Julian Assange pleads guilty in deal with U.S. that secures his freedom and ends his legal fight – Orange County Register


SAIPAN, Northern Mariana Islands — WikiLeaks founder Julian Assange has pleaded guilty to a single charge of obtaining and publishing U.S. military secrets as part of a deal with Justice Department prosecutors that secures his freedom and concludes a long legal saga that has raised controversial questions about press freedom. and national security.

The plea was filed Wednesday morning in a federal court in Saipan, the capital of the Northern Mariana Islands, a U.S. Pacific commonwealth that responded to Assange’s desire to avoid entering the continental United States.

Addressing the court, Assange said he believed the espionage law he was charged under contradicted First Amendment rights, but accepted it could be illegal to encourage sources to provide classified information for publication.

Although the deal with prosecutors requires him to admit guilt to just one charge, it would also allow him to return to his native Australia without spending time in a U.S. prison. He had been imprisoned in the United Kingdom for five years, fighting extradition to the United States on an Espionage Act charge that could have carried a lengthy prison sentence if convicted.

This abrupt conclusion allows both sides to claim some victory, with the Justice Department able to resolve without a trial a case that raised thorny legal questions and that might never have gone to a jury given the tedious pace of the extradition process. WikiLeaks, the secrets-disclosing website founded by Assange in 2006, applauded the deal’s announcement, saying it was grateful to “everyone who stood with us, fought for us and remained totally committed.” in the fight for his freedom.

Assange arrived at court in a dark suit, with a tie loosened around his collar, after leaving Britain on a charter plane accompanied by members of his legal team and Australian officials, including Australia’s top diplomat in the UK accompanied Assange on the flight.

Inside the courthouse, he answered basic questions from U.S. District Judge Ramona Manglona, ​​an appointee of former President Barack Obama, and appeared to listen intently as the terms of the deal were discussed. As a condition of his plea, he will be asked to destroy information provided to WikiLeaks.

The plea deal, disclosed Monday evening in a sketchy letter from the Justice Department, represents the latest and likely final chapter in a legal battle involving the eccentric Australian computer expert who has been celebrated by his supporters as a defender of transparency but castigated by the national security hawks who insist. that his disregard for government secrecy put lives at risk and fell well outside the bounds of traditional journalistic functions.

The U.S. Justice Department agreed to hold the hearing on the isolated island because Assange has opposed coming to the continental United States and because the island is close to Australia, where he will return after pleading guilty.

The guilty plea ends a criminal case brought by the Trump administration’s Justice Department in connection with the receipt and publication of war logs and diplomatic cables detailing U.S. military wrongdoing in Iraq and Afghanistan. Prosecutors alleged that he conspired with former military intelligence analyst Chelsea Manning to obtain the documents and published them without regard to U.S. national security, including by disclosing the names of human sources who provided information to U.S. forces.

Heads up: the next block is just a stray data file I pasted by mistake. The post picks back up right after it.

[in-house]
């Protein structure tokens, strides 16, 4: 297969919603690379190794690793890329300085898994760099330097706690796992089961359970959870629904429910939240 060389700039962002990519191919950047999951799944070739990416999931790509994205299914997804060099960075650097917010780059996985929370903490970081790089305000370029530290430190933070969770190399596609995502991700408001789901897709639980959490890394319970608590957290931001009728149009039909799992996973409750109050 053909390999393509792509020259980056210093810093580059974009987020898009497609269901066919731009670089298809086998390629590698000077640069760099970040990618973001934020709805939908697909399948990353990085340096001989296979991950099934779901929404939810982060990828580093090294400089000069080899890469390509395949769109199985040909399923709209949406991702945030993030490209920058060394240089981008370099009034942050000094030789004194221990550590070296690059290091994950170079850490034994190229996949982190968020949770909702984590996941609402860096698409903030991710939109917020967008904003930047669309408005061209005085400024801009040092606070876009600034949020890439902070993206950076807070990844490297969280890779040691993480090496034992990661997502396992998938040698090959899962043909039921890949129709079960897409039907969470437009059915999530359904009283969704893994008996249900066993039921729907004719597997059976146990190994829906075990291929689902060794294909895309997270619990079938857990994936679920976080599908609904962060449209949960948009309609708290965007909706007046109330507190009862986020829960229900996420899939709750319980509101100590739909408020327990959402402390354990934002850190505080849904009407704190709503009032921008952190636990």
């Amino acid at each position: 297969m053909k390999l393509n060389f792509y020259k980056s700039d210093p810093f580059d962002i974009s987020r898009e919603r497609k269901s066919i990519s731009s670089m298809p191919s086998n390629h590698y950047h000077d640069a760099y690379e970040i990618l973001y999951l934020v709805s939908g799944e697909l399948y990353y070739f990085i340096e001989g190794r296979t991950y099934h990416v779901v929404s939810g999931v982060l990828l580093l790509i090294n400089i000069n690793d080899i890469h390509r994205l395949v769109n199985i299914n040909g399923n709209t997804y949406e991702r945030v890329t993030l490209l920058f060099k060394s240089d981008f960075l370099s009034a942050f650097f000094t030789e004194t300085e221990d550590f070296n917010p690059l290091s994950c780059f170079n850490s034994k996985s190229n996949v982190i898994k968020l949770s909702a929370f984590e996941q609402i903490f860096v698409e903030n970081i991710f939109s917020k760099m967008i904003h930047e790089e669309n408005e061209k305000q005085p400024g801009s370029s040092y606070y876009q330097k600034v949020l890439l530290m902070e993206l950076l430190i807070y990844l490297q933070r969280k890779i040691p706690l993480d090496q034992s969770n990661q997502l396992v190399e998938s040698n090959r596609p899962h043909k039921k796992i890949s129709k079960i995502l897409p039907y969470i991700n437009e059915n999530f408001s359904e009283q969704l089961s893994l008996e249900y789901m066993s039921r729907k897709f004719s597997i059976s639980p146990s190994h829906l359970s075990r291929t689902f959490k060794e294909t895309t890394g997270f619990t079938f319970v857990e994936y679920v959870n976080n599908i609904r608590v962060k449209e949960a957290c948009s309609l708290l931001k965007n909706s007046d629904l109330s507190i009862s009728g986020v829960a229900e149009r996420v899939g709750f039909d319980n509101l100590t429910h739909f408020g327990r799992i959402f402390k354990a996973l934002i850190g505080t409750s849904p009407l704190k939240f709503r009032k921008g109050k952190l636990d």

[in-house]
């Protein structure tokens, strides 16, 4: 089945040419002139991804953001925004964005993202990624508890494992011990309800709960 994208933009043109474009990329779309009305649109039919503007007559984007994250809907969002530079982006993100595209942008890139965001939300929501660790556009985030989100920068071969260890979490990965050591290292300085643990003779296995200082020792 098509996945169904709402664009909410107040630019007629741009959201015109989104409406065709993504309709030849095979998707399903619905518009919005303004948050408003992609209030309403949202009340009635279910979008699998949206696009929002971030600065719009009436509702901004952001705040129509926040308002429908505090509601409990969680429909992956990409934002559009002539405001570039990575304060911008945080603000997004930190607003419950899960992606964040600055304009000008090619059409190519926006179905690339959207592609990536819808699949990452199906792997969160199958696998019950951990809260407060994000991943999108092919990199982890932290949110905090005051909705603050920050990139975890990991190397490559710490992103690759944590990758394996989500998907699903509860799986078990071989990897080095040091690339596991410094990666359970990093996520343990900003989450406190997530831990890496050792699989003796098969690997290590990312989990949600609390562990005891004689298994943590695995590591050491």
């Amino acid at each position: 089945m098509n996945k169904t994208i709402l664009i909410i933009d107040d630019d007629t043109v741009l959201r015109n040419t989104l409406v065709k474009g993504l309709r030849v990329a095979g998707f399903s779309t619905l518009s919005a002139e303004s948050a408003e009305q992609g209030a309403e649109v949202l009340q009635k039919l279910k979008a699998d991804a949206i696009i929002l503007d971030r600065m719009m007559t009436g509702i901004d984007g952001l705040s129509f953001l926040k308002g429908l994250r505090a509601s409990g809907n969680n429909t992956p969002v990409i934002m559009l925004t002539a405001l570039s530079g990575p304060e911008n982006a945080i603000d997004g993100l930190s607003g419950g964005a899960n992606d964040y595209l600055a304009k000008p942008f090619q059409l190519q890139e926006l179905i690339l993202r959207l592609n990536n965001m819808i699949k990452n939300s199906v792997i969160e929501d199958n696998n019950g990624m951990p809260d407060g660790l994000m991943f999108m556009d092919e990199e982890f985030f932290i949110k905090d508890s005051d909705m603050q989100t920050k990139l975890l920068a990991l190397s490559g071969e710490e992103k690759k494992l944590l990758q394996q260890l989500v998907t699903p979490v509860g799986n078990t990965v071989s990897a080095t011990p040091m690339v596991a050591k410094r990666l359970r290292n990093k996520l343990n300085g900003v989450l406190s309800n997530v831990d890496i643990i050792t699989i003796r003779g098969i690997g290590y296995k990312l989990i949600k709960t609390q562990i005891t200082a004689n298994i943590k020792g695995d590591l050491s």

But his activities have drawn a wave of support from press freedom advocates, who have hailed his role in exposing military behavior that might otherwise have remained hidden. Among the files released by WikiLeaks was a video of a 2007 Apache helicopter attack by U.S. forces in Baghdad that killed 11 people, including two Reuters journalists.

The indictment was unsealed in 2019, but Assange’s legal troubles long preceded the criminal case and continued well beyond.

Weeks after the release of the largest cache of documents in 2010, a Swedish prosecutor issued an arrest warrant for Assange based on one woman’s rape allegations and another’s allegations of assault. Assange long maintained his innocence and the investigation was later abandoned.

He showed up in 2012 at the Ecuadorian embassy in London, where he sought asylum from political persecution, and spent the next seven years in exile there, organizing a parade of famous visitors and making periodic appearances from the building’s balcony to address supporters.

In 2019, his hosts withdrew his asylum, allowing British police to arrest him. He has remained in prison for the past five years while the Justice Department sought to extradite him, in a process that has met with skepticism from British judges worried about how Assange would be treated by the American criminal justice system.

Ultimately, however, the resolution sparing Assange a U.S. prison sentence is a rejection of years of ominous warnings from Assange and his supporters that the U.S. criminal justice system is l would expose him to unduly harsh treatment, potentially including the death penalty – something prosecutors believe. never looked for it.

Tucker reported from Fort Pierce, Fla., and Durkin Richer from Washington. Associated Press writers Colleen Long in Washington, Napat Kongsawad and David Rising in Bangkok, Jill Lawless and Brian Melley in London and Rod McGuirk in Melbourne, Australia, contributed to this report.

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